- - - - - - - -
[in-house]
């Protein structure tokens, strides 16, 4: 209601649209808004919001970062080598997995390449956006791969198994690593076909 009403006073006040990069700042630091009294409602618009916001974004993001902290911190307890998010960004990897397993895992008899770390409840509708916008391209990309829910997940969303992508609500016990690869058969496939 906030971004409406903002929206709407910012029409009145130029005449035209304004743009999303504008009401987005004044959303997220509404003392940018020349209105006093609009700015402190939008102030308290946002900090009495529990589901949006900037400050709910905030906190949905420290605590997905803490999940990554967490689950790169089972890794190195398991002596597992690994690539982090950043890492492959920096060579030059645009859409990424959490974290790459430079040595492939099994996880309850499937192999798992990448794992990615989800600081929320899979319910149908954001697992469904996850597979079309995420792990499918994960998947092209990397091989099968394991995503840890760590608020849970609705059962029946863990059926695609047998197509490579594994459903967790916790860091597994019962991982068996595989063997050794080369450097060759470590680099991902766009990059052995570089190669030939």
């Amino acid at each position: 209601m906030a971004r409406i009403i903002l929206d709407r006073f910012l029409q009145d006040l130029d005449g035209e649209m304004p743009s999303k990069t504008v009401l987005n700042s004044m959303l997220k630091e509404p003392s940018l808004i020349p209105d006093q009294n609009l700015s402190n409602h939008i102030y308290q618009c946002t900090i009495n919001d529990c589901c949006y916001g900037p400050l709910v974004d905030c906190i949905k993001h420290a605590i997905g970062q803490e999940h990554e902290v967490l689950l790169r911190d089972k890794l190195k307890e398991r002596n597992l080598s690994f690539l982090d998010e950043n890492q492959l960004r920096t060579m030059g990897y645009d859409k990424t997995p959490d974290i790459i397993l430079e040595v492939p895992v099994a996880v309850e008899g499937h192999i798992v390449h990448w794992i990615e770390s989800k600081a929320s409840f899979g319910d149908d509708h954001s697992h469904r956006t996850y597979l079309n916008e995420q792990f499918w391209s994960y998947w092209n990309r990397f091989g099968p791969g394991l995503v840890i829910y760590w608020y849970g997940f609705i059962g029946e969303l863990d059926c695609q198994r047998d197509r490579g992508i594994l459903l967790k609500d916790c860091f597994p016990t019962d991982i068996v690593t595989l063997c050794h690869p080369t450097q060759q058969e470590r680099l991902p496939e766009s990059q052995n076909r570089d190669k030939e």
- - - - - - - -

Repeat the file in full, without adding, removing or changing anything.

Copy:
[in-house]
């Protein structure tokens, strides 16, 4: 209601649209808004919001970062080598997995390449956006791969198994690593076909 009403006073006040990069700042630091009294409602618009916001974004993001902290911190307890998010960004990897397993895992008899770390409840509708916008391209990309829910997940969303992508609500016990690869058969496939 906030971004409406903002929206709407910012029409009145130029005449035209304004743009999303504008009401987005004044959303997220509404003392940018020349209105006093609009700015402190939008102030308290946002900090009495529990589901949006900037400050709910905030906190949905420290605590997905803490999940990554967490689950790169089972890794190195398991002596597992690994690539982090950043890492492959920096060579030059645009859409990424959490974290790459430079040595492939099994996880309850499937192999798992990448794992990615989800600081929320899979319910149908954001697992469904996850597979079309995420792990499918994960998947092209990397091989099968394991995503840890760590608020849970609705059962029946863990059926695609047998197509490579594994459903967790916790860091597994019962991982068996595989063997050794080369450097060759470590680099991902766009990059052995570089190669030939």
């Amino acid at each position: 209601m906030a971004r409406i009403i903002l929206d709407r006073f910012l029409q009145d006040l130029d005449g035209e649209m304004p743009s999303k990069t504008v009401l987005n700042s004044m959303l997220k630091e509404p003392s940018l808004i020349p209105d006093q009294n609009l700015s402190n409602h939008i102030y308290q618009c946002t900090i009495n919001d529990c589901c949006y916001g900037p400050l709910v974004d905030c906190i949905k993001h420290a605590i997905g970062q803490e999940h990554e902290v967490l689950l790169r911190d089972k890794l190195k307890e398991r002596n597992l080598s690994f690539l982090d998010e950043n890492q492959l960004r920096t060579m030059g990897y645009d859409k990424t997995p959490d974290i790459i397993l430079e040595v492939p895992v099994a996880v309850e008899g499937h192999i798992v390449h990448w794992i990615e770390s989800k600081a929320s409840f899979g319910d149908d509708h954001s697992h469904r956006t996850y597979l079309n916008e995420q792990f499918w391209s994960y998947w092209n990309r990397f091989g099968p791969g394991l995503v840890i829910y760590w608020y849970g997940f609705i059962g029946e969303l863990d059926c695609q198994r047998d197509r490579g992508i594994l459903l967790k609500d916790c860091f597994p016990t019962d991982i068996v690593t595989l063997c050794h690869p080369t450097q060759q058969e470590r680099l991902p496939e766009s990059q052995n076909r570089d190669k030939e």